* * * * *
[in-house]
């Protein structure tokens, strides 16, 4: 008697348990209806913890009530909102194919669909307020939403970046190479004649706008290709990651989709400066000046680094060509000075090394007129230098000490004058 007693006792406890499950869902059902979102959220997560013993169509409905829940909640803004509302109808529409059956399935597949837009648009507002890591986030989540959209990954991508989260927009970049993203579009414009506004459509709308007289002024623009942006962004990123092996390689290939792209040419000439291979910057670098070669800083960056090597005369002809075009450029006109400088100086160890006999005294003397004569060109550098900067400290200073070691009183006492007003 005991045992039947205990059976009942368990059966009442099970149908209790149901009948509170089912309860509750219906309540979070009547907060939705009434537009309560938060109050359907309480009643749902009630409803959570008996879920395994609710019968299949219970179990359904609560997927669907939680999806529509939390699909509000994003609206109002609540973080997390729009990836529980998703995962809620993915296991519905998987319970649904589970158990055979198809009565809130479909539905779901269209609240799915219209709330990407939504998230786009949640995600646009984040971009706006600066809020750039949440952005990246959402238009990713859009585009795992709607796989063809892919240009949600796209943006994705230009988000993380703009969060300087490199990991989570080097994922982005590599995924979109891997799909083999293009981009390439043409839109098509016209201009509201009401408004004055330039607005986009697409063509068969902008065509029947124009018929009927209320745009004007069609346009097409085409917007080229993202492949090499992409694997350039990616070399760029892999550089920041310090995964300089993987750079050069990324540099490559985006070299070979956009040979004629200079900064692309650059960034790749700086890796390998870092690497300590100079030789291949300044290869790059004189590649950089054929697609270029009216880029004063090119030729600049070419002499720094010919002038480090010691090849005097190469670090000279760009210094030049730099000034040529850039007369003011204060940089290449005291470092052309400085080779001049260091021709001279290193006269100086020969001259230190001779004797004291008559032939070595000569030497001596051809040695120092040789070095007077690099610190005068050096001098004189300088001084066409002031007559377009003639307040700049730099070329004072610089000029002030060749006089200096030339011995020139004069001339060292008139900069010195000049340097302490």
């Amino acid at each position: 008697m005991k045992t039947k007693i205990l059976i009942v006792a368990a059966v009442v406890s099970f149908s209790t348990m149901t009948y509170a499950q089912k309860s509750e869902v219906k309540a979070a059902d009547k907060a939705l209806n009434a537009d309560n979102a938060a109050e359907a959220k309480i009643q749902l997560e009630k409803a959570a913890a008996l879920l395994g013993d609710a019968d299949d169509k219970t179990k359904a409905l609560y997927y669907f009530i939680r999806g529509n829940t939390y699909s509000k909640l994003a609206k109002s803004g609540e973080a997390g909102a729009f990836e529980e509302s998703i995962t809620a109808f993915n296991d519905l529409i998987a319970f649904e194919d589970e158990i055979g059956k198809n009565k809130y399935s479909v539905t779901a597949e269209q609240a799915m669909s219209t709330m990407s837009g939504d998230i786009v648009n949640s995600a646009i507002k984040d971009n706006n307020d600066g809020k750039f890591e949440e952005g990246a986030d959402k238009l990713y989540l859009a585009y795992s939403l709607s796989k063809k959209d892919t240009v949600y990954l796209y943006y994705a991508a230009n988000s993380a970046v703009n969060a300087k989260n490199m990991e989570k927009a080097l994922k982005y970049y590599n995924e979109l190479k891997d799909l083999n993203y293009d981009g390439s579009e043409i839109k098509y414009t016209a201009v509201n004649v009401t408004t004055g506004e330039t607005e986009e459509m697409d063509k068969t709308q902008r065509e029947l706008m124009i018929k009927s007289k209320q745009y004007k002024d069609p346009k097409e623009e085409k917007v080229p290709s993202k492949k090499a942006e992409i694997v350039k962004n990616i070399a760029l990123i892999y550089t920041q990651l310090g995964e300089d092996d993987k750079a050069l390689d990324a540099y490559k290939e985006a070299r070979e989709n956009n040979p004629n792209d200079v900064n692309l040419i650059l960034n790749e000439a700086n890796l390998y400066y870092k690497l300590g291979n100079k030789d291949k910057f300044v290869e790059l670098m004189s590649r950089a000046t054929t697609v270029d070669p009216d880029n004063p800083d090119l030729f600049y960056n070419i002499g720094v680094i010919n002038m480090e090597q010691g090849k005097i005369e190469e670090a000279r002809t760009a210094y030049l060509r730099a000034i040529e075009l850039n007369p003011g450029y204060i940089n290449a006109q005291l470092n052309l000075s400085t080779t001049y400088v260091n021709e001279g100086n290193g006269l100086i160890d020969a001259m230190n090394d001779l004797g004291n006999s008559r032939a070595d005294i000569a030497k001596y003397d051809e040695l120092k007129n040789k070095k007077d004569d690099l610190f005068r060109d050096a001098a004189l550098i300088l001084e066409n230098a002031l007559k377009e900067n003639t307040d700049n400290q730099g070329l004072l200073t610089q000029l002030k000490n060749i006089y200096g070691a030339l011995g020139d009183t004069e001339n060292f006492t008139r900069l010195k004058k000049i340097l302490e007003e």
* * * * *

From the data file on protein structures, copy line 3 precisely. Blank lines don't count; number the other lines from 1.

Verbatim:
């Amino acid at each position: 008697m005991k045992t039947k007693i205990l059976i009942v006792a368990a059966v009442v406890s099970f149908s209790t348990m149901t009948y509170a499950q089912k309860s509750e869902v219906k309540a979070a059902d009547k907060a939705l209806n009434a537009d309560n979102a938060a109050e359907a959220k309480i009643q749902l997560e009630k409803a959570a913890a008996l879920l395994g013993d609710a019968d299949d169509k219970t179990k359904a409905l609560y997927y669907f009530i939680r999806g529509n829940t939390y699909s509000k909640l994003a609206k109002s803004g609540e973080a997390g909102a729009f990836e529980e509302s998703i995962t809620a109808f993915n296991d519905l529409i998987a319970f649904e194919d589970e158990i055979g059956k198809n009565k809130y399935s479909v539905t779901a597949e269209q609240a799915m669909s219209t709330m990407s837009g939504d998230i786009v648009n949640s995600a646009i507002k984040d971009n706006n307020d600066g809020k750039f890591e949440e952005g990246a986030d959402k238009l990713y989540l859009a585009y795992s939403l709607s796989k063809k959209d892919t240009v949600y990954l796209y943006y994705a991508a230009n988000s993380a970046v703009n969060a300087k989260n490199m990991e989570k927009a080097l994922k982005y970049y590599n995924e979109l190479k891997d799909l083999n993203y293009d981009g390439s579009e043409i839109k098509y414009t016209a201009v509201n004649v009401t408004t004055g506004e330039t607005e986009e459509m697409d063509k068969t709308q902008r065509e029947l706008m124009i018929k009927s007289k209320q745009y004007k002024d069609p346009k097409e623009e085409k917007v080229p290709s993202k492949k090499a942006e992409i694997v350039k962004n990616i070399a760029l990123i892999y550089t920041q990651l310090g995964e300089d092996d993987k750079a050069l390689d990324a540099y490559k290939e985006a070299r070979e989709n956009n040979p004629n792209d200079v900064n692309l040419i650059l960034n790749e000439a700086n890796l390998y400066y870092k690497l300590g291979n100079k030789d291949k910057f300044v290869e790059l670098m004189s590649r950089a000046t054929t697609v270029d070669p009216d880029n004063p800083d090119l030729f600049y960056n070419i002499g720094v680094i010919n002038m480090e090597q010691g090849k005097i005369e190469e670090a000279r002809t760009a210094y030049l060509r730099a000034i040529e075009l850039n007369p003011g450029y204060i940089n290449a006109q005291l470092n052309l000075s400085t080779t001049y400088v260091n021709e001279g100086n290193g006269l100086i160890d020969a001259m230190n090394d001779l004797g004291n006999s008559r032939a070595d005294i000569a030497k001596y003397d051809e040695l120092k007129n040789k070095k007077d004569d690099l610190f005068r060109d050096a001098a004189l550098i300088l001084e066409n230098a002031l007559k377009e900067n003639t307040d700049n400290q730099g070329l004072l200073t610089q000029l002030k000490n060749i006089y200096g070691a030339l011995g020139d009183t004069e001339n060292f006492t008139r900069l010195k004058k000049i340097l302490e007003e």